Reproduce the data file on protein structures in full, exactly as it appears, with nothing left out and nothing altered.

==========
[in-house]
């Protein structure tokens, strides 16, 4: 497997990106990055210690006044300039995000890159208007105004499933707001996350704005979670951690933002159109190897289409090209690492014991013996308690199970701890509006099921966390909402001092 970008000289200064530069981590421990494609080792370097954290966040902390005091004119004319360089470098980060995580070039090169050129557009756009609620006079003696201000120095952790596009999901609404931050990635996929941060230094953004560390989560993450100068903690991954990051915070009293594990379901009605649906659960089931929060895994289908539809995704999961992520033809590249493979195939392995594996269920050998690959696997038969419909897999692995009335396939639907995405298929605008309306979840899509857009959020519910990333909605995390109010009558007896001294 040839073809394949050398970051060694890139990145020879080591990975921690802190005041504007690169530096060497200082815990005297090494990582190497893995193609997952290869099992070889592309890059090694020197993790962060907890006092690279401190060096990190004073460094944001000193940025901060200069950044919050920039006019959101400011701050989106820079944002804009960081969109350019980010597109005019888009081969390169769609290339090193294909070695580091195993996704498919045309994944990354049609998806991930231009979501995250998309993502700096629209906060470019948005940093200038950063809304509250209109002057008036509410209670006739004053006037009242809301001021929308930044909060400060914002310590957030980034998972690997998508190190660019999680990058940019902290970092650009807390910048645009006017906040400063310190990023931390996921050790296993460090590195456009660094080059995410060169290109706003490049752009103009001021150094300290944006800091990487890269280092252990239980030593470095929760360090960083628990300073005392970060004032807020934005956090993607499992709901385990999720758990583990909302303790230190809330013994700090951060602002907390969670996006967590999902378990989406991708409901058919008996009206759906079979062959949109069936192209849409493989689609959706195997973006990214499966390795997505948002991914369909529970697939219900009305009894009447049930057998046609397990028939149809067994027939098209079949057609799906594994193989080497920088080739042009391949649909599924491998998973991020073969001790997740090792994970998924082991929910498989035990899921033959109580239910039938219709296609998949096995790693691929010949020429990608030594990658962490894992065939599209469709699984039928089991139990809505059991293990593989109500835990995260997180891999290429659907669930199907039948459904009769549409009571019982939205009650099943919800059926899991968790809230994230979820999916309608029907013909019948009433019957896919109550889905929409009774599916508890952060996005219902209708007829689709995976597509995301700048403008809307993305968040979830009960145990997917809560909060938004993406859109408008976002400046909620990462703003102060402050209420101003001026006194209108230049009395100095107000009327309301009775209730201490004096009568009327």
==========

[in-house]
């Protein structure tokens, strides 16, 4: 497997990106990055210690006044300039995000890159208007105004499933707001996350704005979670951690933002159109190897289409090209690492014991013996308690199970701890509006099921966390909402001092 970008000289200064530069981590421990494609080792370097954290966040902390005091004119004319360089470098980060995580070039090169050129557009756009609620006079003696201000120095952790596009999901609404931050990635996929941060230094953004560390989560993450100068903690991954990051915070009293594990379901009605649906659960089931929060895994289908539809995704999961992520033809590249493979195939392995594996269920050998690959696997038969419909897999692995009335396939639907995405298929605008309306979840899509857009959020519910990333909605995390109010009558007896001294 040839073809394949050398970051060694890139990145020879080591990975921690802190005041504007690169530096060497200082815990005297090494990582190497893995193609997952290869099992070889592309890059090694020197993790962060907890006092690279401190060096990190004073460094944001000193940025901060200069950044919050920039006019959101400011701050989106820079944002804009960081969109350019980010597109005019888009081969390169769609290339090193294909070695580091195993996704498919045309994944990354049609998806991930231009979501995250998309993502700096629209906060470019948005940093200038950063809304509250209109002057008036509410209670006739004053006037009242809301001021929308930044909060400060914002310590957030980034998972690997998508190190660019999680990058940019902290970092650009807390910048645009006017906040400063310190990023931390996921050790296993460090590195456009660094080059995410060169290109706003490049752009103009001021150094300290944006800091990487890269280092252990239980030593470095929760360090960083628990300073005392970060004032807020934005956090993607499992709901385990999720758990583990909302303790230190809330013994700090951060602002907390969670996006967590999902378990989406991708409901058919008996009206759906079979062959949109069936192209849409493989689609959706195997973006990214499966390795997505948002991914369909529970697939219900009305009894009447049930057998046609397990028939149809067994027939098209079949057609799906594994193989080497920088080739042009391949649909599924491998998973991020073969001790997740090792994970998924082991929910498989035990899921033959109580239910039938219709296609998949096995790693691929010949020429990608030594990658962490894992065939599209469709699984039928089991139990809505059991293990593989109500835990995260997180891999290429659907669930199907039948459904009769549409009571019982939205009650099943919800059926899991968790809230994230979820999916309608029907013909019948009433019957896919109550889905929409009774599916508890952060996005219902209708007829689709995976597509995301700048403008809307993305968040979830009960145990997917809560909060938004993406859109408008976002400046909620990462703003102060402050209420101003001026006194209108230049009395100095107000009327309301009775209730201490004096009568009327």